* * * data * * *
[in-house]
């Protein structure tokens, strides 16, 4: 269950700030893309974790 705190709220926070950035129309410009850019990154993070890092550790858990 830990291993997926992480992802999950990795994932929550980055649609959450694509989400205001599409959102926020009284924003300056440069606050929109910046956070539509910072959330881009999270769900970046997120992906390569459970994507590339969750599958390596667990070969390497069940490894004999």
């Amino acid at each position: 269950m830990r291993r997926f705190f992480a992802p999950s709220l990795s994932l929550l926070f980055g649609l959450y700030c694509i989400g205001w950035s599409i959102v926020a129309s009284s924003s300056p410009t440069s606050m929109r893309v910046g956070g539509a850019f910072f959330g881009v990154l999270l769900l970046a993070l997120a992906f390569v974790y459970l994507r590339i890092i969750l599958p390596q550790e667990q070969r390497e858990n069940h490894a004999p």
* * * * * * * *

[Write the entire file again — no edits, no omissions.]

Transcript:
[in-house]
């Protein structure tokens, strides 16, 4: 269950700030893309974790 705190709220926070950035129309410009850019990154993070890092550790858990 830990291993997926992480992802999950990795994932929550980055649609959450694509989400205001599409959102926020009284924003300056440069606050929109910046956070539509910072959330881009999270769900970046997120992906390569459970994507590339969750599958390596667990070969390497069940490894004999």
């Amino acid at each position: 269950m830990r291993r997926f705190f992480a992802p999950s709220l990795s994932l929550l926070f980055g649609l959450y700030c694509i989400g205001w950035s599409i959102v926020a129309s009284s924003s300056p410009t440069s606050m929109r893309v910046g956070g539509a850019f910072f959330g881009v990154l999270l769900l970046a993070l997120a992906f390569v974790y459970l994507r590339i890092i969750l599958p390596q550790e667990q070969r390497e858990n069940h490894a004999p």